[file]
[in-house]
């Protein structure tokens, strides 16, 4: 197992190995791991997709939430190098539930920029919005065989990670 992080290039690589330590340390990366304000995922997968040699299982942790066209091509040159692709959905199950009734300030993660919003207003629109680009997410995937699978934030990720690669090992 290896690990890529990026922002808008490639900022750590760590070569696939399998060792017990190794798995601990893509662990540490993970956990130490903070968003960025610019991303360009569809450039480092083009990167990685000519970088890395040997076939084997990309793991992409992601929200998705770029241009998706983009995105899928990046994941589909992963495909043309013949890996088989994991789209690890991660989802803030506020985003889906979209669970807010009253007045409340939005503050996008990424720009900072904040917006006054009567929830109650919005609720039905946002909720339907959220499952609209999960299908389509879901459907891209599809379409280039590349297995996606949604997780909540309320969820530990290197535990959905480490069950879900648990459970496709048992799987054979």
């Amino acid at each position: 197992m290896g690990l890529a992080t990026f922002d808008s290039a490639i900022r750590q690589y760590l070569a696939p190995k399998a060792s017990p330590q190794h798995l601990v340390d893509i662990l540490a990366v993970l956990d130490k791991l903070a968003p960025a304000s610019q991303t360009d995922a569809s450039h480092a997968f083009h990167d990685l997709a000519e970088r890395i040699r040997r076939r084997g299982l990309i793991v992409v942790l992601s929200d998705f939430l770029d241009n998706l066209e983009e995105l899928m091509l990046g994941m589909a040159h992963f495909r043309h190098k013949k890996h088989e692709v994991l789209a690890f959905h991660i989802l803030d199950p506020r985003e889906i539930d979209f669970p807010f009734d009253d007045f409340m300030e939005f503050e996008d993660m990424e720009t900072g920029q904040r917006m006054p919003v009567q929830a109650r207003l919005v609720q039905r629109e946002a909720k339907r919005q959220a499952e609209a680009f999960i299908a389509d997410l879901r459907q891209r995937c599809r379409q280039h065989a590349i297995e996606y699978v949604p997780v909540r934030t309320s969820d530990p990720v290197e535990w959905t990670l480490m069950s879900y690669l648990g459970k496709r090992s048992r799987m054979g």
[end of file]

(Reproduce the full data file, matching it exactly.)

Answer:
[in-house]
């Protein structure tokens, strides 16, 4: 197992190995791991997709939430190098539930920029919005065989990670 992080290039690589330590340390990366304000995922997968040699299982942790066209091509040159692709959905199950009734300030993660919003207003629109680009997410995937699978934030990720690669090992 290896690990890529990026922002808008490639900022750590760590070569696939399998060792017990190794798995601990893509662990540490993970956990130490903070968003960025610019991303360009569809450039480092083009990167990685000519970088890395040997076939084997990309793991992409992601929200998705770029241009998706983009995105899928990046994941589909992963495909043309013949890996088989994991789209690890991660989802803030506020985003889906979209669970807010009253007045409340939005503050996008990424720009900072904040917006006054009567929830109650919005609720039905946002909720339907959220499952609209999960299908389509879901459907891209599809379409280039590349297995996606949604997780909540309320969820530990290197535990959905480490069950879900648990459970496709048992799987054979």
């Amino acid at each position: 197992m290896g690990l890529a992080t990026f922002d808008s290039a490639i900022r750590q690589y760590l070569a696939p190995k399998a060792s017990p330590q190794h798995l601990v340390d893509i662990l540490a990366v993970l956990d130490k791991l903070a968003p960025a304000s610019q991303t360009d995922a569809s450039h480092a997968f083009h990167d990685l997709a000519e970088r890395i040699r040997r076939r084997g299982l990309i793991v992409v942790l992601s929200d998705f939430l770029d241009n998706l066209e983009e995105l899928m091509l990046g994941m589909a040159h992963f495909r043309h190098k013949k890996h088989e692709v994991l789209a690890f959905h991660i989802l803030d199950p506020r985003e889906i539930d979209f669970p807010f009734d009253d007045f409340m300030e939005f503050e996008d993660m990424e720009t900072g920029q904040r917006m006054p919003v009567q929830a109650r207003l919005v609720q039905r629109e946002a909720k339907r919005q959220a499952e609209a680009f999960i299908a389509d997410l879901r459907q891209r995937c599809r379409q280039h065989a590349i297995e996606y699978v949604p997780v909540r934030t309320s969820d530990p990720v290197e535990w959905t990670l480490m069950s879900y690669l648990g459970k496709r090992s048992r799987m054979g």